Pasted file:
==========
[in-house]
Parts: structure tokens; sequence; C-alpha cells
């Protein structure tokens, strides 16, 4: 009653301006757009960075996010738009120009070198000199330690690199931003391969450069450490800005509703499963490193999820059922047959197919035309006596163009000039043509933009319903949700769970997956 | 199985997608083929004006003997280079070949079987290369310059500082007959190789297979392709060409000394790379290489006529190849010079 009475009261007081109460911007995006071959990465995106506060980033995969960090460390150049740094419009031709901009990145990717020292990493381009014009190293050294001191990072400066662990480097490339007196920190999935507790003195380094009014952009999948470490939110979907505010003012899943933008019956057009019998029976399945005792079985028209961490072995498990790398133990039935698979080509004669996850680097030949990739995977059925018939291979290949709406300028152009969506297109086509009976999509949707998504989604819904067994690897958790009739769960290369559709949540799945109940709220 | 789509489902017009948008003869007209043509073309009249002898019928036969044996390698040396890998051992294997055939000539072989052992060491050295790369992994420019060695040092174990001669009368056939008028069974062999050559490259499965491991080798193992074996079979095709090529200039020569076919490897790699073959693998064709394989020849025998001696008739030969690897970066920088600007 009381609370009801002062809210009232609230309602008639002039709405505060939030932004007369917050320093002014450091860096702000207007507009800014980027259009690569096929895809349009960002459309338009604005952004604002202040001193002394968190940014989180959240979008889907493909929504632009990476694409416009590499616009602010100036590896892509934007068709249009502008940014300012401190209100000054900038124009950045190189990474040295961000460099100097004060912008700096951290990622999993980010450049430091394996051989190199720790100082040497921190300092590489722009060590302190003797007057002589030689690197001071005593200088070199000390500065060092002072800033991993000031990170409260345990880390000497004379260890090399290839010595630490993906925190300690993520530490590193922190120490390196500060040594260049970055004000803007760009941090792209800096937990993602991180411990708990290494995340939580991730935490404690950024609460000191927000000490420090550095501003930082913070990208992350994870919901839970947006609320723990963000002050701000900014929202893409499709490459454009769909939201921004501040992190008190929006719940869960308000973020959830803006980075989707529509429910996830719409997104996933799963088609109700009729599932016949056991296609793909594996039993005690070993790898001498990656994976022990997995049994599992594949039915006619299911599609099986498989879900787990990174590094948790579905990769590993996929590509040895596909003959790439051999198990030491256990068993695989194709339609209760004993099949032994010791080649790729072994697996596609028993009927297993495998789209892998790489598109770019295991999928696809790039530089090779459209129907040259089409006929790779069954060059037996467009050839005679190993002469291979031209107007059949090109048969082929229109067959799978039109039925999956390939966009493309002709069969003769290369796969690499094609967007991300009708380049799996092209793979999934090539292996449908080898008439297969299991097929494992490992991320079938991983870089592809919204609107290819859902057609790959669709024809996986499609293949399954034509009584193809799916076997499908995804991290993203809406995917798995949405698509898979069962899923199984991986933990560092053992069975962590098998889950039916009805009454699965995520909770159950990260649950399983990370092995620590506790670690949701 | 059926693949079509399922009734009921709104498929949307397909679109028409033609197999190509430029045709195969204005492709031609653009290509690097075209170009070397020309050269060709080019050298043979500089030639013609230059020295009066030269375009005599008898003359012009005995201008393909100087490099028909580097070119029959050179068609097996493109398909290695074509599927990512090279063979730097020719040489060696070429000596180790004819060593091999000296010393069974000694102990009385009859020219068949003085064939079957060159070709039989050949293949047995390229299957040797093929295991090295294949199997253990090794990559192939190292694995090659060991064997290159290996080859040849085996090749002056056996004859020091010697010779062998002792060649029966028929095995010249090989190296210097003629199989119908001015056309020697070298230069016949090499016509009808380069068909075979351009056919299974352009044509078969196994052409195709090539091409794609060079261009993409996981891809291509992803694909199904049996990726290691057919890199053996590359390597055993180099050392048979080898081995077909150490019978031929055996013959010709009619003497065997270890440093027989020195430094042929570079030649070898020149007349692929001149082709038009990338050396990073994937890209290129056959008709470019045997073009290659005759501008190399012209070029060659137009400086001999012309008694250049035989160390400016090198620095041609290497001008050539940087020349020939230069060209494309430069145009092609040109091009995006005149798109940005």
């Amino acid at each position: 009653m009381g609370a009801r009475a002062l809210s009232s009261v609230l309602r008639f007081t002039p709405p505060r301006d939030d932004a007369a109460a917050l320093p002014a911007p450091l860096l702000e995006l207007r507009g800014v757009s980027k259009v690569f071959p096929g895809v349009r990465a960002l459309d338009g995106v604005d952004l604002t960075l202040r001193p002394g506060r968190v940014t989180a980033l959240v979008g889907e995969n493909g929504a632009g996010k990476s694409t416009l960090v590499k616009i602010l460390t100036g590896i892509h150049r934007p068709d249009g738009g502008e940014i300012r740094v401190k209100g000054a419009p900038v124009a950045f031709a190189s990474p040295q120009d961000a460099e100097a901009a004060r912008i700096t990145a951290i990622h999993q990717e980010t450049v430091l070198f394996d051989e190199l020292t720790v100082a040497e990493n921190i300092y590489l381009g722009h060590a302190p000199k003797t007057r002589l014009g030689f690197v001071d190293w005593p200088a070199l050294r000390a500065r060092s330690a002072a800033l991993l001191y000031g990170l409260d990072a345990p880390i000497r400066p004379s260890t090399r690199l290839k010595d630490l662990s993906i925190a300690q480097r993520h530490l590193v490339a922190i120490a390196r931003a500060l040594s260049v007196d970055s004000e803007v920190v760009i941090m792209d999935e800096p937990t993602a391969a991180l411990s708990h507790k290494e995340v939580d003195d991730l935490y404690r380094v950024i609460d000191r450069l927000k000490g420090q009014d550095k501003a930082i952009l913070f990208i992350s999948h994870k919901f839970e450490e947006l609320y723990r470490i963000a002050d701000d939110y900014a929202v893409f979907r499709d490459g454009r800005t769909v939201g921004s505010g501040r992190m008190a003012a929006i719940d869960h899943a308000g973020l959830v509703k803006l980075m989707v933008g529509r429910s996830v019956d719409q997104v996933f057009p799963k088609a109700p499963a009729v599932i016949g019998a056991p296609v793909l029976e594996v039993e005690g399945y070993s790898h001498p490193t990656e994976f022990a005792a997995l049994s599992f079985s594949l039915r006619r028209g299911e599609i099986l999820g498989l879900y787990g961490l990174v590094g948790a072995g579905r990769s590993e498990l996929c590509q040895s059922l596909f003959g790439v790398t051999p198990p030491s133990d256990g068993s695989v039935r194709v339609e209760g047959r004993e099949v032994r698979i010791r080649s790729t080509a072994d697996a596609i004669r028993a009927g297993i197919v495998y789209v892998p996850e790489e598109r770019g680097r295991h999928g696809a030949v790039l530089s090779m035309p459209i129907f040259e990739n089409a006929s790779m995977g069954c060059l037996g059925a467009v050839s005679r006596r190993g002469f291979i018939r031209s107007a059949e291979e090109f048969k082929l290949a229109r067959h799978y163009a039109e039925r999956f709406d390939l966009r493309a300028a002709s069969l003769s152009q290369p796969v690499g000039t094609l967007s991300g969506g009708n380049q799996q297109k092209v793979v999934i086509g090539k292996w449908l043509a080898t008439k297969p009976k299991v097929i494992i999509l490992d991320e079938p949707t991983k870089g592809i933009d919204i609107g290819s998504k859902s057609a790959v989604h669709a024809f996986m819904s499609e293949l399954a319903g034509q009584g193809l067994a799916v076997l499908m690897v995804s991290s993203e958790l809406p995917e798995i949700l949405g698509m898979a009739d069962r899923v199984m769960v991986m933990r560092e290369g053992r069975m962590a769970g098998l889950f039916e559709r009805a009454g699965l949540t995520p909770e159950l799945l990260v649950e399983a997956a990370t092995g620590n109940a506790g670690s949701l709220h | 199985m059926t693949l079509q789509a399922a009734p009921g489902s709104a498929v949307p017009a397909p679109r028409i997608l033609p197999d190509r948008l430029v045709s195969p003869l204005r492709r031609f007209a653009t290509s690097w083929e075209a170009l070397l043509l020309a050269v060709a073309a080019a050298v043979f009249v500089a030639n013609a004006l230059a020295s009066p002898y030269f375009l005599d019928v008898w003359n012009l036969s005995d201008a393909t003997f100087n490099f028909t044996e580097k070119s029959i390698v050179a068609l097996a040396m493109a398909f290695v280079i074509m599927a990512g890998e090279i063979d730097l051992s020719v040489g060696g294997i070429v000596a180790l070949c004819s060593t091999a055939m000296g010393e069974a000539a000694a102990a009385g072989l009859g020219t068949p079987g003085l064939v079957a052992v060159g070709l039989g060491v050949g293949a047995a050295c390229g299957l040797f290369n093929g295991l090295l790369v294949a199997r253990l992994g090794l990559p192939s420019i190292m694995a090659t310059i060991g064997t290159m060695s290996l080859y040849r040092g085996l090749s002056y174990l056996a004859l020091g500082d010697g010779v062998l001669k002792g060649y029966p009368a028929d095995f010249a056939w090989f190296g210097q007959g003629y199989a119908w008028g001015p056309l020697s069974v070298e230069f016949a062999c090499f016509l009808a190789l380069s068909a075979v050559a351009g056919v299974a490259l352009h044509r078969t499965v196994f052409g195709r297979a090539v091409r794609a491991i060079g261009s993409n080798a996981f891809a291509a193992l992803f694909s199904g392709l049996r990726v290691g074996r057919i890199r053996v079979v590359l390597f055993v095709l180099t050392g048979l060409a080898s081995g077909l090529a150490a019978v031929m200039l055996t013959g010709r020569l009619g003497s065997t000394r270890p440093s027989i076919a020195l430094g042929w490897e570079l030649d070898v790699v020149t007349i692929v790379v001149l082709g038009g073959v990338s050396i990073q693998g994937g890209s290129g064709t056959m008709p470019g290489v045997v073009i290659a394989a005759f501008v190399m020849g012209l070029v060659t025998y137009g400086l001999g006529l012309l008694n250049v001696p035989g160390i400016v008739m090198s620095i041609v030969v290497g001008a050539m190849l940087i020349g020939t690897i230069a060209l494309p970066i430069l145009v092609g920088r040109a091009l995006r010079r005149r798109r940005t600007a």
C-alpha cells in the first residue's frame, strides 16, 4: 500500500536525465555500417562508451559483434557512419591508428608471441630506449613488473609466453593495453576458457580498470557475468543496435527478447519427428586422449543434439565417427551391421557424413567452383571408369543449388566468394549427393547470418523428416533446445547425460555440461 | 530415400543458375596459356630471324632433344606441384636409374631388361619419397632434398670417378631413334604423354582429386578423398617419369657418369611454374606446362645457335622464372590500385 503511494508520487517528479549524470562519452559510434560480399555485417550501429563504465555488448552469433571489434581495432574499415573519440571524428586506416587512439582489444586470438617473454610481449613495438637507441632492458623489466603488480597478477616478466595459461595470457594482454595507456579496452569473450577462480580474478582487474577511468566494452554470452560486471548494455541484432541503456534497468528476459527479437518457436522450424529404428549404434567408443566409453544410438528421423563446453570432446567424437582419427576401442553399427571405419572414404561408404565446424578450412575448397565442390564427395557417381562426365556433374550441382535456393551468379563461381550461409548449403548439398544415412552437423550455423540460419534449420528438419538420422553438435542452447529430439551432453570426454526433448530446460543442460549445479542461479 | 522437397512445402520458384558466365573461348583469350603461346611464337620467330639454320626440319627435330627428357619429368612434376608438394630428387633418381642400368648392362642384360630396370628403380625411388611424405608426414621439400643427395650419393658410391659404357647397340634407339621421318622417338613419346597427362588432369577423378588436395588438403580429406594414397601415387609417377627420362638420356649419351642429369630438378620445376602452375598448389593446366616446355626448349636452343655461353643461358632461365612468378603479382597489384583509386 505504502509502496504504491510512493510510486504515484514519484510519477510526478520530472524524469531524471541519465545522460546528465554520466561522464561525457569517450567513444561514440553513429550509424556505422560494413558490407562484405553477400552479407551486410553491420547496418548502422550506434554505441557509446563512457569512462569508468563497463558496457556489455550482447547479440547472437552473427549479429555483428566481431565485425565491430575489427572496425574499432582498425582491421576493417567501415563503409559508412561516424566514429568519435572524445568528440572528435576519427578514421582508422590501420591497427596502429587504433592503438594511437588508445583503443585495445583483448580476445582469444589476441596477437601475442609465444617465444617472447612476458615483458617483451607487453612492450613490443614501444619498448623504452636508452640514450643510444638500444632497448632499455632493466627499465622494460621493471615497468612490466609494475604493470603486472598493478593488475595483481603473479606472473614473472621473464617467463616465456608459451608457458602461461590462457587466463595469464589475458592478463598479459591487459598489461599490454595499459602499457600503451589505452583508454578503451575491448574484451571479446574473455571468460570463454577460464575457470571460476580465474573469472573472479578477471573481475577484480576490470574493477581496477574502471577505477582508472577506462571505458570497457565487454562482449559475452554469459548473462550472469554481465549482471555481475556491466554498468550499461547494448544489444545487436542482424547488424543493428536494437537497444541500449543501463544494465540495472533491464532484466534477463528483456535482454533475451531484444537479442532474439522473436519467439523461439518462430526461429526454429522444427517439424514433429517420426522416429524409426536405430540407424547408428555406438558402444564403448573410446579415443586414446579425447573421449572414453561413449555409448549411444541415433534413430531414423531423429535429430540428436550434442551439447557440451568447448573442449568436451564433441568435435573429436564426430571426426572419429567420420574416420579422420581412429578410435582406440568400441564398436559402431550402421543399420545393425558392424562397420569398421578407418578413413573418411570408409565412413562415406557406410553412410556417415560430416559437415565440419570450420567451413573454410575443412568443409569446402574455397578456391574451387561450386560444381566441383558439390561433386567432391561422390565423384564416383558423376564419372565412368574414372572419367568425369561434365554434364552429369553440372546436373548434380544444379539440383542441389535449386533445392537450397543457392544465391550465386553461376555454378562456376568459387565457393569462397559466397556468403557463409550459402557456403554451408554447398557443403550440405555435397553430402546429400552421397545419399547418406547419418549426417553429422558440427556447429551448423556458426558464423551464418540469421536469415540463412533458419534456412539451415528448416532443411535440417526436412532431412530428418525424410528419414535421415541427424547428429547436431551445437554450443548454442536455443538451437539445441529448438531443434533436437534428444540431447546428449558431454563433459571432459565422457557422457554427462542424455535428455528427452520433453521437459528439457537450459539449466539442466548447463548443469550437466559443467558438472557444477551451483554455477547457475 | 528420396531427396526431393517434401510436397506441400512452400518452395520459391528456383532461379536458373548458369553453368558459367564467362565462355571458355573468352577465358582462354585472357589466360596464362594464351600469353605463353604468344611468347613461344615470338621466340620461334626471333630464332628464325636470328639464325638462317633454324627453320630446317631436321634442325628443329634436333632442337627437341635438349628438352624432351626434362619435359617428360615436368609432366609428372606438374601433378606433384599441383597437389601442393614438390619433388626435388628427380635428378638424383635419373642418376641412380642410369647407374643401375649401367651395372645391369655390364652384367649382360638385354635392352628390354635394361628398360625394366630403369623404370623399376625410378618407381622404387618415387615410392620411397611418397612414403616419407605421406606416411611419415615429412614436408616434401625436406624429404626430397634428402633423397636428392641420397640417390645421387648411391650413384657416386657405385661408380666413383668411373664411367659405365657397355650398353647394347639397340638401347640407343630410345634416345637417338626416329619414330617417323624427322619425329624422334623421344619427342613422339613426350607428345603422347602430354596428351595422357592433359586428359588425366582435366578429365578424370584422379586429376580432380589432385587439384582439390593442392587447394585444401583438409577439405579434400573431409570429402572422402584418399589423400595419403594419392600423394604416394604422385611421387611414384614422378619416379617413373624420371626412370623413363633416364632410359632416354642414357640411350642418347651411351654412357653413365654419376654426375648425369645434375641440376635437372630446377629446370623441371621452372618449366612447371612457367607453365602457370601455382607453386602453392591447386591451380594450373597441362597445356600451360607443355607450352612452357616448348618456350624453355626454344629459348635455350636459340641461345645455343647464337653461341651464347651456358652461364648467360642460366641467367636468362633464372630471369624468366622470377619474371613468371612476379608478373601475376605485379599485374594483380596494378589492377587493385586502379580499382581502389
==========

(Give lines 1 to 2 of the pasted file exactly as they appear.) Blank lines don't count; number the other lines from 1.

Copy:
[in-house]
Parts: structure tokens; sequence; C-alpha cells